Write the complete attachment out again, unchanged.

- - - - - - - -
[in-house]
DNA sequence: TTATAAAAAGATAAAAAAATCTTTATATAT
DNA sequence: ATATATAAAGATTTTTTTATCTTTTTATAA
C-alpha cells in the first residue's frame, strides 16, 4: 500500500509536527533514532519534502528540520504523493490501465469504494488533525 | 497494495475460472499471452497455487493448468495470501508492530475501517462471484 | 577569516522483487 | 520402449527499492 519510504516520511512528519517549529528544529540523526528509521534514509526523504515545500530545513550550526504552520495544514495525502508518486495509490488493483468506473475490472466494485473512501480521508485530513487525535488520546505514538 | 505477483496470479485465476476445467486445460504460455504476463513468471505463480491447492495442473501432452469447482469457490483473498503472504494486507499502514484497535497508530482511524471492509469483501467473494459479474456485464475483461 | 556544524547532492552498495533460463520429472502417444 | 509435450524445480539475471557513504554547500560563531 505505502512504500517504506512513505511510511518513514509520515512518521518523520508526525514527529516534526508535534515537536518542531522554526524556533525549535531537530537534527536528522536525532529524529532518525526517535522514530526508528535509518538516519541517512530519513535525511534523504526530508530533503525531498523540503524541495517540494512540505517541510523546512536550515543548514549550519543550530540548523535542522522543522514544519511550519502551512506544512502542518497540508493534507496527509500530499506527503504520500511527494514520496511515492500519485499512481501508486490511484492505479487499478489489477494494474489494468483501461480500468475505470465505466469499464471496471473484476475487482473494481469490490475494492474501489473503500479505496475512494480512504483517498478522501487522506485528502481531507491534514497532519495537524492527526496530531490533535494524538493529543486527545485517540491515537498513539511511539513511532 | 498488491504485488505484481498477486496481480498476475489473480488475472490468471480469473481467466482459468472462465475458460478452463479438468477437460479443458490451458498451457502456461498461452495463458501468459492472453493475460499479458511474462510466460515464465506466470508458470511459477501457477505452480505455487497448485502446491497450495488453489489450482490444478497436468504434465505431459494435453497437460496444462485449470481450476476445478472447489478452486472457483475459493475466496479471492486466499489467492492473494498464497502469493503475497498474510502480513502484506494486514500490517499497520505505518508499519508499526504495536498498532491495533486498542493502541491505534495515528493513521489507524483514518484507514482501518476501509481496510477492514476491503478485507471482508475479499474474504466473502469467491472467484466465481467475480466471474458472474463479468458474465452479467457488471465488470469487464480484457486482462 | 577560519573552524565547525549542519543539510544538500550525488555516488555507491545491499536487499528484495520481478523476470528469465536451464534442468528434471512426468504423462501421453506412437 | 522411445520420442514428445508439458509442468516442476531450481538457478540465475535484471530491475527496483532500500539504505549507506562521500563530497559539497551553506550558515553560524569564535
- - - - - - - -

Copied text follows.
[in-house]
DNA sequence: TTATAAAAAGATAAAAAAATCTTTATATAT
DNA sequence: ATATATAAAGATTTTTTTATCTTTTTATAA
C-alpha cells in the first residue's frame, strides 16, 4: 500500500509536527533514532519534502528540520504523493490501465469504494488533525 | 497494495475460472499471452497455487493448468495470501508492530475501517462471484 | 577569516522483487 | 520402449527499492 519510504516520511512528519517549529528544529540523526528509521534514509526523504515545500530545513550550526504552520495544514495525502508518486495509490488493483468506473475490472466494485473512501480521508485530513487525535488520546505514538 | 505477483496470479485465476476445467486445460504460455504476463513468471505463480491447492495442473501432452469447482469457490483473498503472504494486507499502514484497535497508530482511524471492509469483501467473494459479474456485464475483461 | 556544524547532492552498495533460463520429472502417444 | 509435450524445480539475471557513504554547500560563531 505505502512504500517504506512513505511510511518513514509520515512518521518523520508526525514527529516534526508535534515537536518542531522554526524556533525549535531537530537534527536528522536525532529524529532518525526517535522514530526508528535509518538516519541517512530519513535525511534523504526530508530533503525531498523540503524541495517540494512540505517541510523546512536550515543548514549550519543550530540548523535542522522543522514544519511550519502551512506544512502542518497540508493534507496527509500530499506527503504520500511527494514520496511515492500519485499512481501508486490511484492505479487499478489489477494494474489494468483501461480500468475505470465505466469499464471496471473484476475487482473494481469490490475494492474501489473503500479505496475512494480512504483517498478522501487522506485528502481531507491534514497532519495537524492527526496530531490533535494524538493529543486527545485517540491515537498513539511511539513511532 | 498488491504485488505484481498477486496481480498476475489473480488475472490468471480469473481467466482459468472462465475458460478452463479438468477437460479443458490451458498451457502456461498461452495463458501468459492472453493475460499479458511474462510466460515464465506466470508458470511459477501457477505452480505455487497448485502446491497450495488453489489450482490444478497436468504434465505431459494435453497437460496444462485449470481450476476445478472447489478452486472457483475459493475466496479471492486466499489467492492473494498464497502469493503475497498474510502480513502484506494486514500490517499497520505505518508499519508499526504495536498498532491495533486498542493502541491505534495515528493513521489507524483514518484507514482501518476501509481496510477492514476491503478485507471482508475479499474474504466473502469467491472467484466465481467475480466471474458472474463479468458474465452479467457488471465488470469487464480484457486482462 | 577560519573552524565547525549542519543539510544538500550525488555516488555507491545491499536487499528484495520481478523476470528469465536451464534442468528434471512426468504423462501421453506412437 | 522411445520420442514428445508439458509442468516442476531450481538457478540465475535484471530491475527496483532500500539504505549507506562521500563530497559539497551553506550558515553560524569564535